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Surfin': Chasing Aurora


Bob Bownes, KI2L, alerted the Surfin' desk about an article on the Wired Web site that discusses aurora. The article, "Telegraphs Ran on Electric Air in Crazy 1859 Magnetic Storm," talks about the history of the various scientific theories concerning the cause of the phenomena.

That discussion, in itself, was interesting, but what really blew my mind was the story at the beginning of the article about an auroral event in 1859 that was so strong, telegraph operators in Boston and Portland, Maine disconnected the telegraph wires from their batteries and communicated using the electricity generated "by the atmospheric current entirely."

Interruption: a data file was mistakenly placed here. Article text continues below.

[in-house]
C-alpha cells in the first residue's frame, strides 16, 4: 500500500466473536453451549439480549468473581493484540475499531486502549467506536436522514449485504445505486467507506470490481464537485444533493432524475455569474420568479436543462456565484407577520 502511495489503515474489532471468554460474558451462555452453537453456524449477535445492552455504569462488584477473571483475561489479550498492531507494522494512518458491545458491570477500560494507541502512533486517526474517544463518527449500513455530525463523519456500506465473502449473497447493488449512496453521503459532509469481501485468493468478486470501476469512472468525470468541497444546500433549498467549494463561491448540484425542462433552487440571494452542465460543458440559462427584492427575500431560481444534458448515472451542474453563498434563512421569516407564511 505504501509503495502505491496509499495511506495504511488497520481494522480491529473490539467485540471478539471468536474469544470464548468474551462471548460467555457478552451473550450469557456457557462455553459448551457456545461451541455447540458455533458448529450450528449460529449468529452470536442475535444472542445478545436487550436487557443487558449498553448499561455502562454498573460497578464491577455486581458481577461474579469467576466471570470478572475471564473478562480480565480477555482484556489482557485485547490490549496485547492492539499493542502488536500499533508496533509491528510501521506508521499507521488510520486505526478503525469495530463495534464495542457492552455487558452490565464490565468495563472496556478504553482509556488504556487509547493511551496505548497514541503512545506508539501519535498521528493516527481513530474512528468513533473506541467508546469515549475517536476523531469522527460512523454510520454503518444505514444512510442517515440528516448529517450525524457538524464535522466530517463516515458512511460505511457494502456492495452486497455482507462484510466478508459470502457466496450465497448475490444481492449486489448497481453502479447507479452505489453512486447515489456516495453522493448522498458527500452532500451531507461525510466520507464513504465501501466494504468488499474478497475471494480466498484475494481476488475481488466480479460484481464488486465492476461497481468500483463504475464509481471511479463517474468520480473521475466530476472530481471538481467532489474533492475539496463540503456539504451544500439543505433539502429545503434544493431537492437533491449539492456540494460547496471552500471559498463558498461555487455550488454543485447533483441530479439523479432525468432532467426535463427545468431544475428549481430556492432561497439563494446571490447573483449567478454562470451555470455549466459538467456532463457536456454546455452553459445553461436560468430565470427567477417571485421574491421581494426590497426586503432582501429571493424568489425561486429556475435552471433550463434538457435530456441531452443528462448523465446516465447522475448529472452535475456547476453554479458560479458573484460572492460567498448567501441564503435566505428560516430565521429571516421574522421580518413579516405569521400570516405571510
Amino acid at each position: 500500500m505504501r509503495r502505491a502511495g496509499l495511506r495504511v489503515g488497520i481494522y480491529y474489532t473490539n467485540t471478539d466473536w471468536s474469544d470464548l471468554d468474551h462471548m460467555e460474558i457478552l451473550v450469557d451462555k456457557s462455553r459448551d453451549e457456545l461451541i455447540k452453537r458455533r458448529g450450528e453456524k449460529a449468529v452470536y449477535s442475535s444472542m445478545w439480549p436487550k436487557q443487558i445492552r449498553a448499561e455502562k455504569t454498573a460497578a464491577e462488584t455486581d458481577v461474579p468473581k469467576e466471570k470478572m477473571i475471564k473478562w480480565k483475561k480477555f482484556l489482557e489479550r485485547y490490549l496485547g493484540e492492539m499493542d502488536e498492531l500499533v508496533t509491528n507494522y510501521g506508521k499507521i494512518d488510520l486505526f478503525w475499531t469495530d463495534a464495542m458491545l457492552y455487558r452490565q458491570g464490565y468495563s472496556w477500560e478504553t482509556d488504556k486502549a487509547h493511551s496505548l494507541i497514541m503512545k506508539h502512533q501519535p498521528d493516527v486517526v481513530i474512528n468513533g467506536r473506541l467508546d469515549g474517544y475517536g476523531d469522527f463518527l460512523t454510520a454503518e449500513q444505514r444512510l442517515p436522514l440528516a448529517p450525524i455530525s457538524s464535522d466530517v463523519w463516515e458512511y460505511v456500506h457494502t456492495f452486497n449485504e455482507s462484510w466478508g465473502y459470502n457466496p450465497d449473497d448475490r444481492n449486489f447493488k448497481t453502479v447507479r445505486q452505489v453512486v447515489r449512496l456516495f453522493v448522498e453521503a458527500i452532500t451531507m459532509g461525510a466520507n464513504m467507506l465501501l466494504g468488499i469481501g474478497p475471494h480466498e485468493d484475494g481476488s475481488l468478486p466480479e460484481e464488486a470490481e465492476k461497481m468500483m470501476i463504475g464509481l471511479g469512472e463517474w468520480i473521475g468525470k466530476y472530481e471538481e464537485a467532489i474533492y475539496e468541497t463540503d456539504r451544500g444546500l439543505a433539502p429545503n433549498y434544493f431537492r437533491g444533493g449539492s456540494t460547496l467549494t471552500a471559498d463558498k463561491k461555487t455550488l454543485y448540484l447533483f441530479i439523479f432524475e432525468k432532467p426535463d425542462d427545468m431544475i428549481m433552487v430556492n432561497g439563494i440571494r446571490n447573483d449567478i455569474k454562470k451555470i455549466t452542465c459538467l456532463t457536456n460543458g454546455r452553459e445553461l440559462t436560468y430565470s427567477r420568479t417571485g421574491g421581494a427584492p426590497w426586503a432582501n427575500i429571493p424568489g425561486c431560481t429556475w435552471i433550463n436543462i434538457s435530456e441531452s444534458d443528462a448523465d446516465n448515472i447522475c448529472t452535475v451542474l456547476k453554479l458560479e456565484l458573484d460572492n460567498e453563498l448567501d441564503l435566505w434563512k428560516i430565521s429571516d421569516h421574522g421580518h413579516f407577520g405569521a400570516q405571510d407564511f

I have lived in New England all my life and have never seen aurora, but I have had numerous opportunities to use aurora to work distant stations on 144 MHz (typically stations in the Canadian Maritimes and surrounding the Great Lakes).

Whereas I wait for aurora to come to me, I found a ham who goes to the aurora. He is Jeffrey Leer, KG0VL, and his VHF Radio Aurora Research Web site chronicles his and his wife Kim's adventures chasing aurora 1000 miles north of Winnipeg, Manitoba.

KG0VL's stories are fascinating and profusely illustrated with photos. There is also a gallery of visible aurora photos, so folks (like me), who have never eye-witnessed the phenomena, can see what we have been missing.

Until next time, keep on surfin'!

Editor's note: Stan Horzepa, WA1LOU, has experienced the thrill of working stations via aurora on 28 MHz, as well as 144 MHz. To contact Stan, send him e-mail or add comments to his blog.


Stan Horzepa, WA1LOU
Contributing Editor



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